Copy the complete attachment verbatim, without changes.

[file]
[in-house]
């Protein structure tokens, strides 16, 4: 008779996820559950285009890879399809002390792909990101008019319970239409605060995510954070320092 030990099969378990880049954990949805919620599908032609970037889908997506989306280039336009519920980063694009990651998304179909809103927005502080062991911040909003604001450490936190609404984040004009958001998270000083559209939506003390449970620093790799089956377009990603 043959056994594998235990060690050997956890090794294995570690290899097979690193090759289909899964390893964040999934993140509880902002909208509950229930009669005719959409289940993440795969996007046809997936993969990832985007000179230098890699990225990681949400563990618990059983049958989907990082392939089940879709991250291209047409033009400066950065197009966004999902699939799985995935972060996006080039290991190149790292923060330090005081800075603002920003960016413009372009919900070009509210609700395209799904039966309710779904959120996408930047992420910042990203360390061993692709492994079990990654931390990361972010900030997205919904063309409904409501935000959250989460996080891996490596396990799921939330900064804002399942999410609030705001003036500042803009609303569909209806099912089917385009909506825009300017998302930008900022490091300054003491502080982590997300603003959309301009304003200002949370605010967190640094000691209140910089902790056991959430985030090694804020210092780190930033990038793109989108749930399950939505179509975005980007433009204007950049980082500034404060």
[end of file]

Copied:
[in-house]
């Protein structure tokens, strides 16, 4: 008779996820559950285009890879399809002390792909990101008019319970239409605060995510954070320092 030990099969378990880049954990949805919620599908032609970037889908997506989306280039336009519920980063694009990651998304179909809103927005502080062991911040909003604001450490936190609404984040004009958001998270000083559209939506003390449970620093790799089956377009990603 043959056994594998235990060690050997956890090794294995570690290899097979690193090759289909899964390893964040999934993140509880902002909208509950229930009669005719959409289940993440795969996007046809997936993969990832985007000179230098890699990225990681949400563990618990059983049958989907990082392939089940879709991250291209047409033009400066950065197009966004999902699939799985995935972060996006080039290991190149790292923060330090005081800075603002920003960016413009372009919900070009509210609700395209799904039966309710779904959120996408930047992420910042990203360390061993692709492994079990990654931390990361972010900030997205919904063309409904409501935000959250989460996080891996490596396990799921939330900064804002399942999410609030705001003036500042803009609303569909209806099912089917385009909506825009300017998302930008900022490091300054003491502080982590997300603003959309301009304003200002949370605010967190640094000691209140910089902790056991959430985030090694804020210092780190930033990038793109989108749930399950939505179509975005980007433009204007950049980082500034404060």